How Learning Chinese Changed My Life

I landed in Taiwan in the summer of 1999. I was on summer vacation from a job at a high school in Colorado. I wanted to learn more about life in Asia. I was walking out of a McDonald’s when a woman approached me and asked if I’d like a job teaching English. I was young and interested in seeing the world. I signed on for a year.

Taiwan in August

I started work in August. Teaching was difficult. I slowly learned how to break information down into small pieces and then how to present it in a way that my students could understand. This is a skill that I benefit from even today. The summer was hot, but it rained every day at 5:05.  I would leave work at 5:00 and dash home on my motor scooter hoping to beat the rainstorm. I always arrived home soaked but refreshed. On the weekends, I explored on my own.

Learning Chinese

Then without knowing it at the time,  I changed the direction of my life. I took a Chinese class at Providence University. The instructor was amazing.  The harder I studied, the more she challenged me. I  found that I learned Chinese quickly.  The tones were difficult and took practice, but the grammar was easy. The class lasted 3 or 4 months, but it was my first step into a much bigger world. Not long after the class ended, I saw the instructor on the street.  We had coffee a few times and eventually started dating. We were married and had our daughter in 2003.

Speaking Chinese

In time, I started understanding basic conversation around me. I could connect with my neighbors who all told me my Chinese was excellent.  My Chinese wasn’t very good, but they appreciated my effort. Over time, I started understanding the culture more deeply and began noticing the social blunders I was committing at work. I became more efficient at communicating with my Chinese co-workers and over time progressed to attending business meetings held in Chinese.

Life in Taiwan

I taught English and managed the school. My role shifted to managing the relationship between the Chinese management and the foreign staff. I served as a buffer and cultural translator. I helped the Chinese management get what they needed to run their business, while helping the foreign staff understand how to succeed.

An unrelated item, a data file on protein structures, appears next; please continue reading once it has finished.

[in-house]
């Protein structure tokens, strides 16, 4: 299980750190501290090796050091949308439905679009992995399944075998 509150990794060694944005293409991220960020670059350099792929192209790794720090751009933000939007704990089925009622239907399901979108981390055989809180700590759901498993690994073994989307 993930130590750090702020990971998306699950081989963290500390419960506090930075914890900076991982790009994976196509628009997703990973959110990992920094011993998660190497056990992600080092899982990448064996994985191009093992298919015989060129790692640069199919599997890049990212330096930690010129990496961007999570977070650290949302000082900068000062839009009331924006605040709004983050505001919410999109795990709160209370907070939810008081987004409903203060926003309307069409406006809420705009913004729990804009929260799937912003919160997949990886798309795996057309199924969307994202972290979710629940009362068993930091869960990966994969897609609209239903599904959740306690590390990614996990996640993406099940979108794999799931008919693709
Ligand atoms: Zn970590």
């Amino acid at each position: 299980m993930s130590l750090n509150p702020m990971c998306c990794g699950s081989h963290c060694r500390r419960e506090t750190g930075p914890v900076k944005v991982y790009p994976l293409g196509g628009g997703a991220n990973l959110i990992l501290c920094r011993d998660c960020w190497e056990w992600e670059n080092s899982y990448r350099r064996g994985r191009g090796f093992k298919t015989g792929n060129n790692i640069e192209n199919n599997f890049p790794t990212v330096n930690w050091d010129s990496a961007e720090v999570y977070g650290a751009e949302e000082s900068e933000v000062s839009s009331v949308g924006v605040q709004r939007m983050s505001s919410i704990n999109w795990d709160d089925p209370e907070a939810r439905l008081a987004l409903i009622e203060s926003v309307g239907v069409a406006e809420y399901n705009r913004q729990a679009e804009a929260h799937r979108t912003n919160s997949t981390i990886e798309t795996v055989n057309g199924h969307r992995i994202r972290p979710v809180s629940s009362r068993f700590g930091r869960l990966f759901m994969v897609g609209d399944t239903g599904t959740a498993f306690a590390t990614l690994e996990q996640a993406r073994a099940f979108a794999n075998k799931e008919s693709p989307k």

Life in Colorado

In 2007, 8 years into a 1 year trip, we moved to Colorado. In 2008, we started offering classes to adults. Business people found us and started taking classes. Before long, our focus had shifted to primarily offering classes catered to business clients.  In 2010, a corporation hired us. The CEO had been lost for 5 hours between the airport and his hotel. We found that many corporations lack the knowledge necessary to succeed in China. Our goal became to provide corporations (and their staff) the language skills and cultural awareness necessary to compete in China. We now provide classes at our office or on site training for corporations that do business in China.

Why China Feels Like the Twilight Zone

Relationships are profoundly important (and different) in Chinese culture. Relationships impact daily life on a level that people from the West simply don’t understand.

Surviving the Morning Commute in Taiwan

A friend was stopped at a stoplight on his way to work. He noticed a scooter towing a second scooter.  The light split the two scooters. The lead scooter stopped right after the intersection.  The second scooter stopped just before the intersection.  The second rider wisely pulled up until the rope was lying on the road and the cars could drive over it.

Just before the light changed, for whatever reason, the first scooter moved forward a few feet. The rope became taut. As the cars drove off, they hit the rope. The cars then drag both scooters scooters a few feet, knocking both riders onto the pavement.

This is a normal day in Taiwan. You see people doing crazy things on scooters. I once saw a husband riding a scooter with his wife and 4 kids!

Then things got Strange

The rope drops to the ground and everyone drives off. No one stopped to see if the riders were okay. The universal reaction to leave was frightening. What if my friend was lying there hurt? Who would have helped him?

We thought, “Someone should at least stop and see if everyone is okay..even if it wasn’t their fault.” Of course, we were taught to experience events from others’ perspectives. Parents ask their children, “How would it feel if Jenny didn’t invite you to the party?” We taught the quote First They Came. The quote teaches: when you ignore (really) bad things happening to someone else, when it is your turn, no one is left to help you.

While the Chinese take care of their family and friends, they just don’t get involved with strangers. It’s too risky and Chinese people avoid risk. When someone has a problem, you just move on and avoid that person’s problems becoming your own.

Why Relationships Matter in China

If you have no relationship with someone, you are not to be trusted. This is why so much business is done through “relationships.” (or as the Chinese say Guanxi) If I trust Mr. Huang and he introduced you, you are now someone safe to do business with. So live up to whatever Mr. Huang said or he looks bad.